We hear a lot in the news about refugees and the refugee crisis. While the word “refugee” isn’t in the Bible, there are countless examples of refugees in Scripture. In fact, some of the most important people in the Bible were refuges. Some examples include Jesus and His parents, who slipped into Egypt to escape Herod’s infanticide, the Israelites who were delivered from Egyptian tyranny into the Promised Land and the early church believers, who came out of Jerusalem and shared the Gospel so that it could reach those throughout the world. These people fled their homeland and were targeted by leaders within their own country, facing persecution. They were in fact refugees. What does the Bible say about refugees? How should we treat them?
We are called to welcome, care for and nurture refugees. One of the most cited passages dealing with welcoming the stranger is from Matthew 25:31-40. This passage speaks of the Final Judgment, when the righteous will be granted paradise and unrepentant sinners will be committed to eternal fire. Jesus says those at his right hand are blessed because “I was hungry and you gave me food, I was thirsty and you gave me drink, I was a stranger and you welcomed me.” When the righteous asked, “When did we see you, a stranger, and welcome you?,” Jesus replied, “Truly, I say to you, as you did it to one of the least of these my brothers, you did it to me.” Matthew 25 illustrates that Christians should see everyone as Christ in the flesh, including refugees.
Many scholars maintain that in the New Testament “stranger” and “neighbor” are synonymous. We all know the Golden Rule: do unto other as you would have them to do unto you, or in other words, treat others the way you would like to be treated. A Jesus follower lives a life that reflects the Golden Rule. This rule applies not just to people who you may know but also people who you don’t know.
Jesus Himself says that this simple rule captures all of the Law of the Prophets. Interestingly enough, He follows up the Golden Rule by reminding us that it is a path that few take; but it does lead to life. Jesus followers also practice the kindness virtue, where they give people the same respect we’d like given to us. Matthew 7:12-13 says, “So whatever you wish that other would do to you, do also to them for this is the Law of the Prophets. Enter by the narrow gate. For the gate is wide and the way is easy that leads to destruction, and those who enter by it are many.” We exhibit love and kindness through generous acts of service. People who practice this are not only compassionate and considerate, but have the ability to see the best in others.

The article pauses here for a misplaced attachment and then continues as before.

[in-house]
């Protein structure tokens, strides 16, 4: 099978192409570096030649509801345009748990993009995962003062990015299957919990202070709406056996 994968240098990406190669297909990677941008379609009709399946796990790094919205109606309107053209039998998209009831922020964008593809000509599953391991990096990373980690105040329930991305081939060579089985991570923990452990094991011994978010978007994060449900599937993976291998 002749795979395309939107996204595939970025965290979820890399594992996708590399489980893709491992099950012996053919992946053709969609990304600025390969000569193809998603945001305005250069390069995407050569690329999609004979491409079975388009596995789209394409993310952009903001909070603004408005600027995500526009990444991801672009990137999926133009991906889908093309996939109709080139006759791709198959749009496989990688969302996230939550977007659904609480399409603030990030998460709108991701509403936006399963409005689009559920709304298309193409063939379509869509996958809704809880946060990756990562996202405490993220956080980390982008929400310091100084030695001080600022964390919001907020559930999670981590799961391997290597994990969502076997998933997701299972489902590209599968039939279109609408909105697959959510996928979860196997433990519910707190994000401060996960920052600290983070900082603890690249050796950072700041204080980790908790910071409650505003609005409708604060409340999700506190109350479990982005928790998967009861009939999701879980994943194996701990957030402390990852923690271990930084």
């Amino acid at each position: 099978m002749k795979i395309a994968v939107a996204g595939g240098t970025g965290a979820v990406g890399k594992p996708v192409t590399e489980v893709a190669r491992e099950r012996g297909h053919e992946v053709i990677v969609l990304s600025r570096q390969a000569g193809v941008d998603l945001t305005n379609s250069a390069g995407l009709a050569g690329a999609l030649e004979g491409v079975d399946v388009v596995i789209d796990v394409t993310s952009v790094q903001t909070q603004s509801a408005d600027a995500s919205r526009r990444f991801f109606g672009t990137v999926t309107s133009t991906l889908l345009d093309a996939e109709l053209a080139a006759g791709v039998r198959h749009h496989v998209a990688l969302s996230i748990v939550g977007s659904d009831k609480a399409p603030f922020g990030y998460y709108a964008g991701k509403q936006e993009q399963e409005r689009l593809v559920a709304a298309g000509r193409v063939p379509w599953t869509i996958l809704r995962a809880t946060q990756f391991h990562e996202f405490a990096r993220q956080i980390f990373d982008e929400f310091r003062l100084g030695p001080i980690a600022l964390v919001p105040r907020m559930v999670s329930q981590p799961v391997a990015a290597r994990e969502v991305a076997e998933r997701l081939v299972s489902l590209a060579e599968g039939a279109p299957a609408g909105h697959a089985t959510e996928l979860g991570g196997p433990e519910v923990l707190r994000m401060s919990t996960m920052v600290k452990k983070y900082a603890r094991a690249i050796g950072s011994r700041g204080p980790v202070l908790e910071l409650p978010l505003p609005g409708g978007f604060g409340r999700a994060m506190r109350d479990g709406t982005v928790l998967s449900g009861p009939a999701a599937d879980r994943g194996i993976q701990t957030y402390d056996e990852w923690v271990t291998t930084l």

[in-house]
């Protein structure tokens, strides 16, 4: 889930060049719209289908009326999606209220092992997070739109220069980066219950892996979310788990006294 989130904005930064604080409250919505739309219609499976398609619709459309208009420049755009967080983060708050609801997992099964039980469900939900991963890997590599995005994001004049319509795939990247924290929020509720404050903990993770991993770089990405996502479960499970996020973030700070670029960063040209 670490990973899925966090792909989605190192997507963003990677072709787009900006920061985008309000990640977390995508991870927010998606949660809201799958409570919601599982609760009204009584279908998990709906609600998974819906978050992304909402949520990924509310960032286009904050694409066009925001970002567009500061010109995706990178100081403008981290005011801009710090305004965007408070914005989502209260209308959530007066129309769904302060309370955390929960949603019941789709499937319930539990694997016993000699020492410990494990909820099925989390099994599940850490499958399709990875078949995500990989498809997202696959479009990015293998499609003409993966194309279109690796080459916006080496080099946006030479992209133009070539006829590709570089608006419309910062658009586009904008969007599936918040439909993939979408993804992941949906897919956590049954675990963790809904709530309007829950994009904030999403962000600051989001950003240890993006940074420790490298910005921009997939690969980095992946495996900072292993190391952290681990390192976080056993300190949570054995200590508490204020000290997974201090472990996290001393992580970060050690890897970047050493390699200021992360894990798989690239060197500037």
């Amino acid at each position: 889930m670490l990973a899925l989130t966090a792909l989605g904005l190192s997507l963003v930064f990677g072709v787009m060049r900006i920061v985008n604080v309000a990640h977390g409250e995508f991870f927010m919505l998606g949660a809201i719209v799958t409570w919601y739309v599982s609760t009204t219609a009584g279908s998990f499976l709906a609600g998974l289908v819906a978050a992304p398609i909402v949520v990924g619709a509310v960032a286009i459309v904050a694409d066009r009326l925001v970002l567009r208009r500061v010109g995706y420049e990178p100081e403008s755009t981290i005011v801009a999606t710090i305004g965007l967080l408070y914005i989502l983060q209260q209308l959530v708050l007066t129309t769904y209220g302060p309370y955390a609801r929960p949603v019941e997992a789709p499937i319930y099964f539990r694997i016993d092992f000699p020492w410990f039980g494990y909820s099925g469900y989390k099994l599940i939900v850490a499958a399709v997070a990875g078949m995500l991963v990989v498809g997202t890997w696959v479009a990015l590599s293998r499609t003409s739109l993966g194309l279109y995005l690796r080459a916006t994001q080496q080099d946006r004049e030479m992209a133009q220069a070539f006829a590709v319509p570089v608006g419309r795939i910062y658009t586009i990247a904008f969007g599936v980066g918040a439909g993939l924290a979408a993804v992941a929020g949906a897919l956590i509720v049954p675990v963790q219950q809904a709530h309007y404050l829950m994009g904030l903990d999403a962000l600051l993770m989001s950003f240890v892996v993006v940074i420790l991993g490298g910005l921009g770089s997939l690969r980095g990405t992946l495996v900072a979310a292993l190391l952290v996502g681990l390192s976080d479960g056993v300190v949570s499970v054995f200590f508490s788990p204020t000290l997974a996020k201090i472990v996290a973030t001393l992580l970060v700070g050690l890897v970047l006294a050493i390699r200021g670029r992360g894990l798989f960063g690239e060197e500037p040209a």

God views our compassionate treatment of refugees as an indicator of our true Christianity. Luke 14:12-13 says, “The Jesus said to His host, ‘When you give a luncheon or dinner, do not invite your friends, your brothers or sisters, your relatives, or your rich neighbors; if you do, they may invite you back and so you will be repaid. But when you give a banquet, invite the poor, the crippled, the lame, the blind…” When believers stand before Jesus on judgment day, He will ask them how they treated these people.
We are also called to treat refugees with respect, to take them in and treat them like their native born. The apostle Peter summarizes the Bible’s teaching on respect in his first Epistle: “Show proper respect to everyone: Love the brotherhood of believers, fear God, honor the King” (1 Peter 2:17). To respect everyone, believers must be conscious that God has created all people in His image, regardless of whether they believe in Christ. We are called to show our neighbors respect and honor because Scripture tells us their souls are of more valuable than all the wealth in the world.
To truly love the way God calls us means to love all believers, regardless of color, nationality, opinions or affiliations. As Christians, we are called to demonstrate to the world that we love our brothers and sisters in Christ. The apostle John wrote of this principle a number of times. Quoting Jesus, he wrote, “A new command I give you: Love one another. As I have loved you, so you must love one another. By this all men will know that you are My disciples if you love one another” (John 13:35-35).Our care for refugees is an expression of our love and service to Him.
Ultimately, we are commanded to love one another as Jesus does. This love isn’t just limited to those we know or interact with every day. This includes refugees and others from foreign lands who are escaping terror and persecution. There isn’t one person Jesus doesn’t love and did not come to save. This includes not only those who we grew up with or live next door to, this also includes those we hear about in the news and those who take refuge here. When we actively love those around us and put their needs before our own, we are taking the same amazing love that Jesus has poured out to us and become an incredible display for humanity.